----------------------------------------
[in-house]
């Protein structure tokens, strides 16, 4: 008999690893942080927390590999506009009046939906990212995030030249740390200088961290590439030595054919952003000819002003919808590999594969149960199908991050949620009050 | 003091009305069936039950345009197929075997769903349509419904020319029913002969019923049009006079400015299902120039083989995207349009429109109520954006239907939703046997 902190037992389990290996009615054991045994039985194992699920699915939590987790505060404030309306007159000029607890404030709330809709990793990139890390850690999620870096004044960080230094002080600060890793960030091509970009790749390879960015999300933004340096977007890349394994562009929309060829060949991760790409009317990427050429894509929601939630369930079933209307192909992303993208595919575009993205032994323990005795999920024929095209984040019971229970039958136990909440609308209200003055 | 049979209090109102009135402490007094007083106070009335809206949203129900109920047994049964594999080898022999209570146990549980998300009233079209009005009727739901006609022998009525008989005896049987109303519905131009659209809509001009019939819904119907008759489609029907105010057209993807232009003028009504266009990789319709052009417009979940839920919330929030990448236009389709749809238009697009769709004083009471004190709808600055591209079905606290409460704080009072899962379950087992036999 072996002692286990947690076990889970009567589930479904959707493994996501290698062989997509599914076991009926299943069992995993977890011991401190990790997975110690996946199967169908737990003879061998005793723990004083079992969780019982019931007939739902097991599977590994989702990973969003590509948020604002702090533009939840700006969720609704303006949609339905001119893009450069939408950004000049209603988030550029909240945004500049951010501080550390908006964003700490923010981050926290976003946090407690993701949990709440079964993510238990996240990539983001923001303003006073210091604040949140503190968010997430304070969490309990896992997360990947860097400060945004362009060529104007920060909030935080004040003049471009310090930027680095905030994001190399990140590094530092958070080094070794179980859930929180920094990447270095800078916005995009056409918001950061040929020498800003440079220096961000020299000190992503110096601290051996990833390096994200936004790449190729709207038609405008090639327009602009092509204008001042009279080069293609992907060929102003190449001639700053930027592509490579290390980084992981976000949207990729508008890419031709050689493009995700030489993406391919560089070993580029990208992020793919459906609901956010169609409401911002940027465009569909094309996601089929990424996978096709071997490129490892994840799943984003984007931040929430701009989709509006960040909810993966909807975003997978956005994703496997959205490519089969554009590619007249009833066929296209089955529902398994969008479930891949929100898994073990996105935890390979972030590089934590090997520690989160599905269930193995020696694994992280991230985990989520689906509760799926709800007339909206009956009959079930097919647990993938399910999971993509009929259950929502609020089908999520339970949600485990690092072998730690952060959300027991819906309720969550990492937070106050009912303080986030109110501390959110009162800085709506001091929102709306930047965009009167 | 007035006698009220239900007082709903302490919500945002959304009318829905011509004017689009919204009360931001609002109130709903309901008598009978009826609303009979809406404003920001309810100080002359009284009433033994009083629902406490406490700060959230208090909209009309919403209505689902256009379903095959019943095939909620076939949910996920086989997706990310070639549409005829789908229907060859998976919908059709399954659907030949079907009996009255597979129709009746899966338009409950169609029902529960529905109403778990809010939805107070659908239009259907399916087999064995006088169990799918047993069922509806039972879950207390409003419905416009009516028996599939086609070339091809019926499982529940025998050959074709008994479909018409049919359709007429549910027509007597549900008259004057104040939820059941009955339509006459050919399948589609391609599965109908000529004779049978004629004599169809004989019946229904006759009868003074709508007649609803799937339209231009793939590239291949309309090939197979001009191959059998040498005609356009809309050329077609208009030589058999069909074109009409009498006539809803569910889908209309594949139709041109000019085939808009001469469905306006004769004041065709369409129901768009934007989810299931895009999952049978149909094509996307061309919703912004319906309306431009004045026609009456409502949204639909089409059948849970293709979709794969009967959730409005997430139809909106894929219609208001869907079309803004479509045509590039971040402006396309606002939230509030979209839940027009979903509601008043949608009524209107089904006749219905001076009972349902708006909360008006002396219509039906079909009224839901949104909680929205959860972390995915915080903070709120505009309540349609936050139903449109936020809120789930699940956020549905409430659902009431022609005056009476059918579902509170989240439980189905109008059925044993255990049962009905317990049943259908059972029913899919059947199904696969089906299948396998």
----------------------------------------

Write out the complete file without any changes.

[in-house]
């Protein structure tokens, strides 16, 4: 008999690893942080927390590999506009009046939906990212995030030249740390200088961290590439030595054919952003000819002003919808590999594969149960199908991050949620009050 | 003091009305069936039950345009197929075997769903349509419904020319029913002969019923049009006079400015299902120039083989995207349009429109109520954006239907939703046997 902190037992389990290996009615054991045994039985194992699920699915939590987790505060404030309306007159000029607890404030709330809709990793990139890390850690999620870096004044960080230094002080600060890793960030091509970009790749390879960015999300933004340096977007890349394994562009929309060829060949991760790409009317990427050429894509929601939630369930079933209307192909992303993208595919575009993205032994323990005795999920024929095209984040019971229970039958136990909440609308209200003055 | 049979209090109102009135402490007094007083106070009335809206949203129900109920047994049964594999080898022999209570146990549980998300009233079209009005009727739901006609022998009525008989005896049987109303519905131009659209809509001009019939819904119907008759489609029907105010057209993807232009003028009504266009990789319709052009417009979940839920919330929030990448236009389709749809238009697009769709004083009471004190709808600055591209079905606290409460704080009072899962379950087992036999 072996002692286990947690076990889970009567589930479904959707493994996501290698062989997509599914076991009926299943069992995993977890011991401190990790997975110690996946199967169908737990003879061998005793723990004083079992969780019982019931007939739902097991599977590994989702990973969003590509948020604002702090533009939840700006969720609704303006949609339905001119893009450069939408950004000049209603988030550029909240945004500049951010501080550390908006964003700490923010981050926290976003946090407690993701949990709440079964993510238990996240990539983001923001303003006073210091604040949140503190968010997430304070969490309990896992997360990947860097400060945004362009060529104007920060909030935080004040003049471009310090930027680095905030994001190399990140590094530092958070080094070794179980859930929180920094990447270095800078916005995009056409918001950061040929020498800003440079220096961000020299000190992503110096601290051996990833390096994200936004790449190729709207038609405008090639327009602009092509204008001042009279080069293609992907060929102003190449001639700053930027592509490579290390980084992981976000949207990729508008890419031709050689493009995700030489993406391919560089070993580029990208992020793919459906609901956010169609409401911002940027465009569909094309996601089929990424996978096709071997490129490892994840799943984003984007931040929430701009989709509006960040909810993966909807975003997978956005994703496997959205490519089969554009590619007249009833066929296209089955529902398994969008479930891949929100898994073990996105935890390979972030590089934590090997520690989160599905269930193995020696694994992280991230985990989520689906509760799926709800007339909206009956009959079930097919647990993938399910999971993509009929259950929502609020089908999520339970949600485990690092072998730690952060959300027991819906309720969550990492937070106050009912303080986030109110501390959110009162800085709506001091929102709306930047965009009167 | 007035006698009220239900007082709903302490919500945002959304009318829905011509004017689009919204009360931001609002109130709903309901008598009978009826609303009979809406404003920001309810100080002359009284009433033994009083629902406490406490700060959230208090909209009309919403209505689902256009379903095959019943095939909620076939949910996920086989997706990310070639549409005829789908229907060859998976919908059709399954659907030949079907009996009255597979129709009746899966338009409950169609029902529960529905109403778990809010939805107070659908239009259907399916087999064995006088169990799918047993069922509806039972879950207390409003419905416009009516028996599939086609070339091809019926499982529940025998050959074709008994479909018409049919359709007429549910027509007597549900008259004057104040939820059941009955339509006459050919399948589609391609599965109908000529004779049978004629004599169809004989019946229904006759009868003074709508007649609803799937339209231009793939590239291949309309090939197979001009191959059998040498005609356009809309050329077609208009030589058999069909074109009409009498006539809803569910889908209309594949139709041109000019085939808009001469469905306006004769004041065709369409129901768009934007989810299931895009999952049978149909094509996307061309919703912004319906309306431009004045026609009456409502949204639909089409059948849970293709979709794969009967959730409005997430139809909106894929219609208001869907079309803004479509045509590039971040402006396309606002939230509030979209839940027009979903509601008043949608009524209107089904006749219905001076009972349902708006909360008006002396219509039906079909009224839901949104909680929205959860972390995915915080903070709120505009309540349609936050139903449109936020809120789930699940956020549905409430659902009431022609005056009476059918579902509170989240439980189905109008059925044993255990049962009905317990049943259908059972029913899919059947199904696969089906299948396998």